From the very beginning, wolves and dogs were W. HERRE’s favourite animals and study objects. His affectionate interest in live animals prompted him to search for a possibility of maintaining animals in captivity for behavioural studies. He succeeded in having a number of enclosures installed, the so-called „Haustiergarten“ (a small zoo for domestic animals) including a small staff of animal keepers. According to his preference for natural history museums, the Institute for Domestication Research was not only equipped with several laboratories but also with a special dissecting facility employing curators and taxidermists. In this facility, zoological objects are prepared for scientific analysis and included in the institute’s extensive and diversified collections. These collections are still being used by members of the institute staff today. There have also been numerous requests by international scientists for this material. Based on the broad range of zoological interests, archaeozoological questions became another focus of the institute. This discipline deals with animal remains from early human settlements and draws conclusions as to the occurrence of wild and domestic animals and their exploitation. In the beginning, this was only done occasionally by W. HERRE himself and some of his PhD students, but later led to a co-operation with the Institute of Pre- and Protohistory and the Archaeological Museum (“Landesmuseum”) in Gottorf castle / Schleswig, resulting in the foundation of a staffed archaeozoological study group at the Institute for Domestication Research with an exhaustive comparative collection of bones of extant wild and domestic animals, particularly mammals, birds, and fishes. Head of the study group was Dr. HANS REICHSTEIN who retired in 1994 and was followed by Prof. Dr. DIRK HEINRICH (lecturer since 1996/ professor since 2005). Applied research with a predominantly local focus has also been supported and conducted by many staff members. In January 1954 the Avian Conservation Observatory (Staatliche Vogelschutzwarte Schleswig-Holstein) was founded and assigned to the Institute for Domestication Research, in spite of being a Department of the Ministry. Its objectives were the biology, distribution and population dynamics of the avian species in Schleswig-Holstein. For the indigenous mammals, corresponding research began much later – conducted by the externally funded Research Centre for Game Biology.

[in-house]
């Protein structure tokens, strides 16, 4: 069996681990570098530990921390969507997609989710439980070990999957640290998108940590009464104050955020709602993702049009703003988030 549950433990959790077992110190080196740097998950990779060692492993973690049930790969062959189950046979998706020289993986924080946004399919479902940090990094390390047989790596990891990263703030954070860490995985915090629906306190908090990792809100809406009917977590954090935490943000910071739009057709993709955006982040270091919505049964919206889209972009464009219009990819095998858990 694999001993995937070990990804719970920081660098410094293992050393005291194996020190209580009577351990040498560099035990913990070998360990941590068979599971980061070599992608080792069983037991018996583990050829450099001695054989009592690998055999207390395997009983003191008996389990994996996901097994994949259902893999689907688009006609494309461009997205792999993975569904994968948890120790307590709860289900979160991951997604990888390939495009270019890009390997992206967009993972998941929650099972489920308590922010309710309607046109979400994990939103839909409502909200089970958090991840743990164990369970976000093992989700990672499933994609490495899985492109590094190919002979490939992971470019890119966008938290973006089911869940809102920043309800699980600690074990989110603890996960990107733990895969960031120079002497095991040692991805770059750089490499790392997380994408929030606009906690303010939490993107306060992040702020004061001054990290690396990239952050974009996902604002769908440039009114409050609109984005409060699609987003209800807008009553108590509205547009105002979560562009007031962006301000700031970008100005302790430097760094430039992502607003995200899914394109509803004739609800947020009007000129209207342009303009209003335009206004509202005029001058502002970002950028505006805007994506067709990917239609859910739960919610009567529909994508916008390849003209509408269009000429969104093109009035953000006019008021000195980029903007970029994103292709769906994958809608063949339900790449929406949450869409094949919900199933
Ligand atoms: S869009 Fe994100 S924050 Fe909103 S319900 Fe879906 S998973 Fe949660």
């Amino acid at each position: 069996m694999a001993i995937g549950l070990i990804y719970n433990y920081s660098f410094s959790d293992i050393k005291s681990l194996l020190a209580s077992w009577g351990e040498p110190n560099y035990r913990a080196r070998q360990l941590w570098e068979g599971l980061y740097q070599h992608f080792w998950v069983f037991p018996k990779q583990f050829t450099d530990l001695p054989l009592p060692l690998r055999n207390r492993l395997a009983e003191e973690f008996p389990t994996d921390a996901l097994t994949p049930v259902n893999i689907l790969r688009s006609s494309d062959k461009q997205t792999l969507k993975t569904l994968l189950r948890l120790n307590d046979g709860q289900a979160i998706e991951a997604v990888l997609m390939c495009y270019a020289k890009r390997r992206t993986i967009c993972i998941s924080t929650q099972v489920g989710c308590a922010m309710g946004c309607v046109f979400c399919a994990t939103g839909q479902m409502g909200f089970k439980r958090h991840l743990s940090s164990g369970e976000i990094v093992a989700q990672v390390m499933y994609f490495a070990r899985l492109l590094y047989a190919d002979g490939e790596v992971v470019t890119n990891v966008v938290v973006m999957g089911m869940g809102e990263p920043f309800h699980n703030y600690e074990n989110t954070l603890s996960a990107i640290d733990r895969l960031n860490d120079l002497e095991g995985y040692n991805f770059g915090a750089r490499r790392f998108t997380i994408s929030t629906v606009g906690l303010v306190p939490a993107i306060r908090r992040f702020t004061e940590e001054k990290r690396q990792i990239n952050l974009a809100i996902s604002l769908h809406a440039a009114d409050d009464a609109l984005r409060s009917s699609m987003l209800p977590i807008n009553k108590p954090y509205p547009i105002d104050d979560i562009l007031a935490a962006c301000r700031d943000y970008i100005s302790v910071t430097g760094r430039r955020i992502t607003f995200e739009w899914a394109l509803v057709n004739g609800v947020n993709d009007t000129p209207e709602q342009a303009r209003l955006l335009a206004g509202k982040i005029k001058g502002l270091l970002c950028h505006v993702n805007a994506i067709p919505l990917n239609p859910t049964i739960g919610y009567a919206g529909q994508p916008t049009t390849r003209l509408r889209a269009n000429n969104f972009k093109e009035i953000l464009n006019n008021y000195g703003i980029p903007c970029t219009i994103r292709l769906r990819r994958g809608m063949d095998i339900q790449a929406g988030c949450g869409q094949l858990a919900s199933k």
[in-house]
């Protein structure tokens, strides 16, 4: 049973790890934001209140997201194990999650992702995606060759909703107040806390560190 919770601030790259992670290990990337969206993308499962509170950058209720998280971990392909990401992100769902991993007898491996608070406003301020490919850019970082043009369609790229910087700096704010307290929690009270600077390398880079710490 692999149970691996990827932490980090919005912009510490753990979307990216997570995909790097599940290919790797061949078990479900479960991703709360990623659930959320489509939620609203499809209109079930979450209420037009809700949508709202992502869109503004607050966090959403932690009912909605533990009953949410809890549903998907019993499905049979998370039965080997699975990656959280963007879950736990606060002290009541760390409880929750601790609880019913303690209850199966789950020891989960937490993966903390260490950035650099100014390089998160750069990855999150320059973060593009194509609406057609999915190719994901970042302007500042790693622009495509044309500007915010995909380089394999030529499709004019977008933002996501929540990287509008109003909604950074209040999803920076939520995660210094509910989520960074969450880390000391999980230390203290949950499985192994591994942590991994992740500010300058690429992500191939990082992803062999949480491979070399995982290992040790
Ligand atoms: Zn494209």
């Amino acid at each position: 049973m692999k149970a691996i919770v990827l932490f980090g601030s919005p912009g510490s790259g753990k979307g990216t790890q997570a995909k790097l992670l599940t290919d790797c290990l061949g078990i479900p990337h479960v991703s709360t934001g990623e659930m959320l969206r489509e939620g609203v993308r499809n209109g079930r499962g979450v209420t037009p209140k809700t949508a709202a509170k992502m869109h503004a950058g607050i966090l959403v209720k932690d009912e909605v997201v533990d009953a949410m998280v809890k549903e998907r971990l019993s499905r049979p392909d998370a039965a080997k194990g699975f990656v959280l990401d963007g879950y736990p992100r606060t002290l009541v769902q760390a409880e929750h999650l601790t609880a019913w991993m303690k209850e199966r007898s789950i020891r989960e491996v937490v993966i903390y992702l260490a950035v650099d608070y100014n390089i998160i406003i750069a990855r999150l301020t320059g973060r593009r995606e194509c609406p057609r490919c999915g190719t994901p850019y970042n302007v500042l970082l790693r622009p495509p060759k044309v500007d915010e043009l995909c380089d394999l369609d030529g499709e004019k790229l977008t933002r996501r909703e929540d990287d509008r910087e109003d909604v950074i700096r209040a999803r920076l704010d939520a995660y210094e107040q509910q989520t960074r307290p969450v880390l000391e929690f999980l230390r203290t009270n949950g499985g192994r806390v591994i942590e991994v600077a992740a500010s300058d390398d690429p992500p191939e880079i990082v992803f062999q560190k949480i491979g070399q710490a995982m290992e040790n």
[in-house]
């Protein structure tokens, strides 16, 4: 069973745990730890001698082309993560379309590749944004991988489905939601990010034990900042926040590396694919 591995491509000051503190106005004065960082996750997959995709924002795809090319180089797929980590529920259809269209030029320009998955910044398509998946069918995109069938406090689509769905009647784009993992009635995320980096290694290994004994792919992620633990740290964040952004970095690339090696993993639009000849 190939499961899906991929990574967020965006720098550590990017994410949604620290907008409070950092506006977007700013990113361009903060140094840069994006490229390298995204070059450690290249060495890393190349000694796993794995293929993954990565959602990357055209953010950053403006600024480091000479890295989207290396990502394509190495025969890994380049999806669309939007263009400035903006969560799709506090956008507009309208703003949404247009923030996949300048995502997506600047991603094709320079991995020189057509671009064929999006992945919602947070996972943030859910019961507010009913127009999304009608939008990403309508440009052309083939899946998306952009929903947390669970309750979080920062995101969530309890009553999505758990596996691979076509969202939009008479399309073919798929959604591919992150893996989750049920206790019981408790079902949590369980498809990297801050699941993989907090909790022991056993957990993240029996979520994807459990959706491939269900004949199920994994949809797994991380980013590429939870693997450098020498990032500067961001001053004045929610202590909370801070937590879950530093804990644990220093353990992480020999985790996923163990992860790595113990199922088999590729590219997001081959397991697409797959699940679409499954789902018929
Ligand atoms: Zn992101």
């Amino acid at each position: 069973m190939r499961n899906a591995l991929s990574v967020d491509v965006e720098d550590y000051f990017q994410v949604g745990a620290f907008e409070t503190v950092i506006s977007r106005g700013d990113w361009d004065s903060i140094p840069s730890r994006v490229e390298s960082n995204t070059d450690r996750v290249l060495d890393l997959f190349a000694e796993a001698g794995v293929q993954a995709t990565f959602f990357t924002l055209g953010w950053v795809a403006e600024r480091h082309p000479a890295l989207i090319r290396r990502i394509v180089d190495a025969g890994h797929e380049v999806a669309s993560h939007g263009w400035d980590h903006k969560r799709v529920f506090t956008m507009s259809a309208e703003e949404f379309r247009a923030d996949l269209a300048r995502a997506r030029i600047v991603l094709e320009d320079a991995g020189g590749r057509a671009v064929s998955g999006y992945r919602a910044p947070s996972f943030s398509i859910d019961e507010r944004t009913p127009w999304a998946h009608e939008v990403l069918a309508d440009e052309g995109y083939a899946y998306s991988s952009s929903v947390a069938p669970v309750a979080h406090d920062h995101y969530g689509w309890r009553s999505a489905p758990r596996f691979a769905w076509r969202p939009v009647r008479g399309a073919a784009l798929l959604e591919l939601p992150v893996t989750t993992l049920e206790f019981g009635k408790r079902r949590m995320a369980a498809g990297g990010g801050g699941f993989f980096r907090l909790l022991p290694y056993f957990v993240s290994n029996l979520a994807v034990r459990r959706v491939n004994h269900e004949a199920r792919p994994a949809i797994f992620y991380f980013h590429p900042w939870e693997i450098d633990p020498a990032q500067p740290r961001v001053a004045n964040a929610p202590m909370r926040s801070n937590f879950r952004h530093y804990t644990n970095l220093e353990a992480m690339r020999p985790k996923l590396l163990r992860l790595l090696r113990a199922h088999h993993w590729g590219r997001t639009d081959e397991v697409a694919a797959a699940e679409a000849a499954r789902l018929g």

The Institute for Domestication Research has - parallel to the development of the university in Kiel - seen good and bad times. The former were characterized by appointments of scientists and a general increase in staff numbers. W. HERRE was even able to keep some of his students as assistants, lecturers or in other positions, until their retirement. Prof. Dr. rer. nat. HERWART BOHLKEN (lecturer from 1962-1968, professor since 1968), was particularly interested in comparative anatomy and game biology, but was mainly occupied with administrative and organisational problems, the co-ordination of game biological and ethological projects as well as teaching of general and systematic zoology. Prof. Dr. rer. nat. WOLFHARD SCHULTZ (lecturer from 1970-1974, professor since 1974), well-known for his comparative studies on the mammalian digestive system, became head of the Avian Conservation Observatory and was committed to questions of nature conservation and the Convention of International Trade in Endangered Species of Wild Fauna and Flora (CITES) regarding vertebrates. He had a special interest in the biology of whales and bats, taught extensively in zoology and led many field trips for students. Prof. Dr. rer. nat. EBERHARD HAASE (lecturer from 1972-1975, and since then professor) also stayed at the institute, working in his specialities physiology and endocrinology and also teaching and attending to graduate students. Mrs. Dr. med. vet. DORIT U. FEDDERSEN-PETERSEN (since 1975), who was trained as a veterinarian at the Veterinary Highschool in Hannover, is responsible for the “Haustiergarten”; her research mainly focuses on the ethology of the Canidae.